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Wednesday, July 13, 2022

Electric Vehicle Update and Potential Gasoline/Convenience Store M&A Impact

Source: Observations from the Executive Suite
By Jeff Kramer, Managing Director, NRC Realty & Capital Advisors

It should seem clear to everyone by now that the automobile industry and related businesses are going through what some are describing as the "biggest industrial transformation in America". Going back to the days of Henry Ford, America has always been first and foremost in automotive technology and industrial productivity, even though many components are now made and assembled inexpensively overseas with still cheap fuel and labor. For any number of reasons, the economics have changed significantly, and most recently Covid has exposed shortcomings of many of the cost savings benefits from "just-in-time inventory" and even added to shortages of key products and components. Now U.S. and strong foreign auto companies are trying to bring production back to America, or perhaps I should say North America to include lower cost Mexico and possibly Canada. Regardless of the merits or causes of "climate change", the U.S. seems committed to green energy solutions that include non-carbon-based fuels. We lost a great deal of competitive position to China by not recognizing the future importance of solar power generation, and it seems Detroit does not want to lose its worldwide leadership position to China next.

Consider some recent statistics to see where electric vehicle production stands at this time:

  • Electric car vehicle (EV) sales, which include plug in hybrids (PHEV) at 28% of all EV sales' comprised about 12% market share of worldwide vehicle sales in May 2022. China led with 31%, Europe at 19%, and the U.S. was about 6%, of which Tesla was 70%. These market share numbers are up 55% from May 2021 and are in spite of Covid shutdowns in much of China. A common forecast has been that the 12% worldwide number will grow to 25% market share by 2025, which is higher than projected last year based on recent announcements IF they can be achieved in our crazy world. China will lead this growth while everyone else will be trying to catch up. Fortunately for us in the U.S., the cars are needed in China and might not be imported here. Tesla does well in China, despite the many challenges, and they are still seeking new sites in the U.S. in addition to their new mega plant in Austin. Tesla has been reducing production schedules in some locations recently, perhaps due to slowing economies and product shortages, but perhaps also due to growing competition at least in China.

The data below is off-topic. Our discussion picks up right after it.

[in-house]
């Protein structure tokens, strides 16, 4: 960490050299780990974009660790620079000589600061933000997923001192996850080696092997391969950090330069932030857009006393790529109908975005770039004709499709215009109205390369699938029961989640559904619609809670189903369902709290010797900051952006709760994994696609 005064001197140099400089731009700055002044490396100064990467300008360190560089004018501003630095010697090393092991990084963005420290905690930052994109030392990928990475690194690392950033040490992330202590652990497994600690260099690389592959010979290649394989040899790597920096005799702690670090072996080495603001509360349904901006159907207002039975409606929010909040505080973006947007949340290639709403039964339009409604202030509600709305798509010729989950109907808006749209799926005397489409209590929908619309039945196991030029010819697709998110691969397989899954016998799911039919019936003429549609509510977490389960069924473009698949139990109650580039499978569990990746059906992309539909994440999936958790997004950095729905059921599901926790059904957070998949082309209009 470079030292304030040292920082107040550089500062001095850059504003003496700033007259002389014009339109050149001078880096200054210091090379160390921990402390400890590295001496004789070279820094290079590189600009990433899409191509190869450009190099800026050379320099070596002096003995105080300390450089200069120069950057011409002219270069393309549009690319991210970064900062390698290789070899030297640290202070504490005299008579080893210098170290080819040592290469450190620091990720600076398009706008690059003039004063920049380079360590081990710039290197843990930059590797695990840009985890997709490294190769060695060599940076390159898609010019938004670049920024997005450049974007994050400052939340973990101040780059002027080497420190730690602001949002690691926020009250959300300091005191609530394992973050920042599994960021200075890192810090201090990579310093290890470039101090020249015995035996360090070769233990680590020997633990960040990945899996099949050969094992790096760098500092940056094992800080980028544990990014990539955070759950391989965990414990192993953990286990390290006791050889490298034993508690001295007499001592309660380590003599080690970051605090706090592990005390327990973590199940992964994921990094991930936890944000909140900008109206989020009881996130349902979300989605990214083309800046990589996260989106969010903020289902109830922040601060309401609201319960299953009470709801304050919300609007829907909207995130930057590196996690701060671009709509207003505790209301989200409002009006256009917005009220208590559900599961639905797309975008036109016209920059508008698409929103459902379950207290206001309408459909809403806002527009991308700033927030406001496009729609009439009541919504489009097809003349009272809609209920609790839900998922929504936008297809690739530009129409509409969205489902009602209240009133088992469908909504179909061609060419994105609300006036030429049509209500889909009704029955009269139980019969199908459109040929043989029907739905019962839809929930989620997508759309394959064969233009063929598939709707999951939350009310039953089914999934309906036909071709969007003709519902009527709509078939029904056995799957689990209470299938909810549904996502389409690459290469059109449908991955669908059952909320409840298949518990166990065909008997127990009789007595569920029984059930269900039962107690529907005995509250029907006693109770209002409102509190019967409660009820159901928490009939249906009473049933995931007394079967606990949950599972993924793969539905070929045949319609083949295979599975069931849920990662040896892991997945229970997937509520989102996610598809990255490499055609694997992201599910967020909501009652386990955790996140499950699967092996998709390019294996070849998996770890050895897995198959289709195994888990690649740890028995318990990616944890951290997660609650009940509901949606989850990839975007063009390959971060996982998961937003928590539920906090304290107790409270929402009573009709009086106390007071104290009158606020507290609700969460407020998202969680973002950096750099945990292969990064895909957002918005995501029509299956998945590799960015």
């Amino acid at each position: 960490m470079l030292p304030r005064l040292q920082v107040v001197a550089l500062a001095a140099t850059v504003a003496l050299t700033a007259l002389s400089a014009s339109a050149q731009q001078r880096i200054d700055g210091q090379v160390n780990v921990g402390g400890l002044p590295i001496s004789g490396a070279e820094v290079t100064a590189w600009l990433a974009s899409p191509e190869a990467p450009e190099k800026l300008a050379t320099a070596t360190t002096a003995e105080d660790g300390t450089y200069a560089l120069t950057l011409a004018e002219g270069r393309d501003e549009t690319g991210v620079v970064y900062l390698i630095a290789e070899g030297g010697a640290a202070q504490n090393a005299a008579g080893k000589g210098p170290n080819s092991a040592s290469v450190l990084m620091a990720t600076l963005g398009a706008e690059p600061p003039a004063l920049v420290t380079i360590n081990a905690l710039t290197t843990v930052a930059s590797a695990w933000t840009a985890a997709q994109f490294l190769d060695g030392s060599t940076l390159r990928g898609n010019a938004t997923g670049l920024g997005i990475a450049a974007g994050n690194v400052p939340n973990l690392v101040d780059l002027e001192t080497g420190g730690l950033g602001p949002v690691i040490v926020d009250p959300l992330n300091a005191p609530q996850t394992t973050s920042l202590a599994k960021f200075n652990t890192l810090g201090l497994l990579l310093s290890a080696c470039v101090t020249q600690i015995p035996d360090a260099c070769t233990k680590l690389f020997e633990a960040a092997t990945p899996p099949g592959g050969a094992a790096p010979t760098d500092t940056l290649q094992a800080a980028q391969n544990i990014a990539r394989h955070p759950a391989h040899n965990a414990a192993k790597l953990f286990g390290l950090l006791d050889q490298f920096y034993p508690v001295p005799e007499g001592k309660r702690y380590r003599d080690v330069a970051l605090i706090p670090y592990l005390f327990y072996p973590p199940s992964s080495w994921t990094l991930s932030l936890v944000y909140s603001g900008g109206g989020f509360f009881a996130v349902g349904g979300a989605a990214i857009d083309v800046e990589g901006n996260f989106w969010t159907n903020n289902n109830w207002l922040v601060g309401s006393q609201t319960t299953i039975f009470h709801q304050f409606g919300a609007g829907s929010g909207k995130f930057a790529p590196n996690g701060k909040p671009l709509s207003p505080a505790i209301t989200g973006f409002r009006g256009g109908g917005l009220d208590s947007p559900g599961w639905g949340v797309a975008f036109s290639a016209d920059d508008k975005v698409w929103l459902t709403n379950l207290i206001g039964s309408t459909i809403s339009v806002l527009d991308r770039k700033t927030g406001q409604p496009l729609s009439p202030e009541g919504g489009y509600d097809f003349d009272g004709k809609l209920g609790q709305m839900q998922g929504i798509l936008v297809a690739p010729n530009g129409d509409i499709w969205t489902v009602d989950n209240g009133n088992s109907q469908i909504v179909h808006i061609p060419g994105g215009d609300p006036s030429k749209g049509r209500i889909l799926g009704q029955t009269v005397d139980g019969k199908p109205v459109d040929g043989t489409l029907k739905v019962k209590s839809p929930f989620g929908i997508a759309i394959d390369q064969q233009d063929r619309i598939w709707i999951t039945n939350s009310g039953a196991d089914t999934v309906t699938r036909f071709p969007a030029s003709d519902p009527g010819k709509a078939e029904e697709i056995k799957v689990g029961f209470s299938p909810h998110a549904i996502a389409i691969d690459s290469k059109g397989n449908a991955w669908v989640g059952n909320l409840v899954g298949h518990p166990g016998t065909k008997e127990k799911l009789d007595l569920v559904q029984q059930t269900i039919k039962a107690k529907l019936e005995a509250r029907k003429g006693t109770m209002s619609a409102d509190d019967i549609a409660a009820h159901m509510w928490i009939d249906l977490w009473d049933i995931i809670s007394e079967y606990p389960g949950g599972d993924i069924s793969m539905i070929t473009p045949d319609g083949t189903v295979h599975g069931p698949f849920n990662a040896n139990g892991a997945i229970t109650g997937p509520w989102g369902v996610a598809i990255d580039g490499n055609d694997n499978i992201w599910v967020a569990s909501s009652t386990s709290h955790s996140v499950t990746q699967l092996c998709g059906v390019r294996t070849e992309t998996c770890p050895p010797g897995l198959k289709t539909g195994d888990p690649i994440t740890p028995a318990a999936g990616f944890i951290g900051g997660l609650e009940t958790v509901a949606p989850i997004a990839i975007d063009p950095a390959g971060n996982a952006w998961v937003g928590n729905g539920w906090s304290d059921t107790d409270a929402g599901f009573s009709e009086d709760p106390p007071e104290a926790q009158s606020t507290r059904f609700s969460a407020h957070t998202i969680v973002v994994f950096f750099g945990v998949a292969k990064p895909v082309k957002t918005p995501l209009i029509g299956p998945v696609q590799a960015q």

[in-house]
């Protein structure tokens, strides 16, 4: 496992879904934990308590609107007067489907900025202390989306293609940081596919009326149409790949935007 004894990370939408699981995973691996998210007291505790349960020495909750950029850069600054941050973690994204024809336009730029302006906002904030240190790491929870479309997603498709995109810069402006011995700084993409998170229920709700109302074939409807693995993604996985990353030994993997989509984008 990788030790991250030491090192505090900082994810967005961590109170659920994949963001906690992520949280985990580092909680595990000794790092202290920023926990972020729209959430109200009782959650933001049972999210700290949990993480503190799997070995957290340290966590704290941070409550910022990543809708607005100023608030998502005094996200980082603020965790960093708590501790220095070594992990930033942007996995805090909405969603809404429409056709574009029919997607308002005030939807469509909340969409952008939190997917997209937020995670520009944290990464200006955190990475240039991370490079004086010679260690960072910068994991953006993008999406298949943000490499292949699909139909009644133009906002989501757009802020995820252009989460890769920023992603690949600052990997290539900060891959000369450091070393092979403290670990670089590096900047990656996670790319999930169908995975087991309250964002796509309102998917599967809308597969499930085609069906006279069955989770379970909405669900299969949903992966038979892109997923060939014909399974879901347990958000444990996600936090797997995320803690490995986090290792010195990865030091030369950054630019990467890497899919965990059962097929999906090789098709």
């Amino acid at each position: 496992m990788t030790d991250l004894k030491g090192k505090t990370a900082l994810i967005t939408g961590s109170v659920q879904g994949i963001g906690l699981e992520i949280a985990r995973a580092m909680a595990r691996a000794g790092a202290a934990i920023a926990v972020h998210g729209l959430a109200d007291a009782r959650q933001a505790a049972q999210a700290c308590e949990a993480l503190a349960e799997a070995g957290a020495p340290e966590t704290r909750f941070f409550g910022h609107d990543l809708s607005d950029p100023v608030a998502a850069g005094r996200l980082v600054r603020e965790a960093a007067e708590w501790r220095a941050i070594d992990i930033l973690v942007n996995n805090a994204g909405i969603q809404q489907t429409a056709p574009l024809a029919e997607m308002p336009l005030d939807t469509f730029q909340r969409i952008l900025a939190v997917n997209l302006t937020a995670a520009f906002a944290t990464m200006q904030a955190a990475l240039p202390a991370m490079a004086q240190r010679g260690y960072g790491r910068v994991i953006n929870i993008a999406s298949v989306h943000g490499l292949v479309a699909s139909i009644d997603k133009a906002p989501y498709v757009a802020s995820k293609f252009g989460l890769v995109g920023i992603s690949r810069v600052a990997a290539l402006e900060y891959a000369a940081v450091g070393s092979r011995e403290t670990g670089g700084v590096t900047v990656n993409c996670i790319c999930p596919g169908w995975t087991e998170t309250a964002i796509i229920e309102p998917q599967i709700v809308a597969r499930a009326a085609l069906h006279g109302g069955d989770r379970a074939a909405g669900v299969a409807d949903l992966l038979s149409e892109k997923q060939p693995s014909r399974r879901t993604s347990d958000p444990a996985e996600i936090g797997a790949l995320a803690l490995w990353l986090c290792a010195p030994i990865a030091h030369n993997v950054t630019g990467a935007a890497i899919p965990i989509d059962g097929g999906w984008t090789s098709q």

• Technology by private industry is changing quickly, even though many governments have not. Of note, Toyota, Volkswagen and BMW are working with a U.S. company for a completely solid state battery, much lighter and potentially less expensive with scale of production. They are about two years behind right now. Chevron has been largely dedicated to pure hydrogen-based fuel technology, which might be very economical especially in denser populations like California. And automated vehicles, including trucks, hold the hope of significant labor cost savings. Just like Covid vaccine technology, free markets work!
  • A new partnership was announced today by Pilot Company which will facilitate the creation of a coast-to-coast electric-vehicle charging network in perhaps one of the most ambitious undertakings by a single retailer. Pilot has partnered with automobile manufacturer General Motors and charging network EVgo to build out a network of 350-kilowatt EV chargers at many its travel-center locations across the United States.

Overall, as Henry Ford discovered, scale is critical to offering a competitive price, and in his era, newly discovered cheap hydrocarbon fuels beat out electric. Depending on many factors even independent of climate change effects, electric car plants are quicker and cheaper to build, cars may cost less to fuel, and ongoing maintenance looks much cheaper because of fewer parts. Plus electric cars are fun to drive and are fast. One huge remaining question is the potential strain on the electric power industry, which has its own uncertainties and may face large differences by state. So, has the tide turned forever? The car companies seem to think so based on announcements, but they know the public will eventually vote with their pocketbooks. We'll see, as there will be many bumps in the road, including the number of potential competitors, which even includes tech companies like Apple. At one point early in the buildout of the original auto industry, there were as many as 60 competitors. The good old gasoline station has already changed for most of us in huge ways.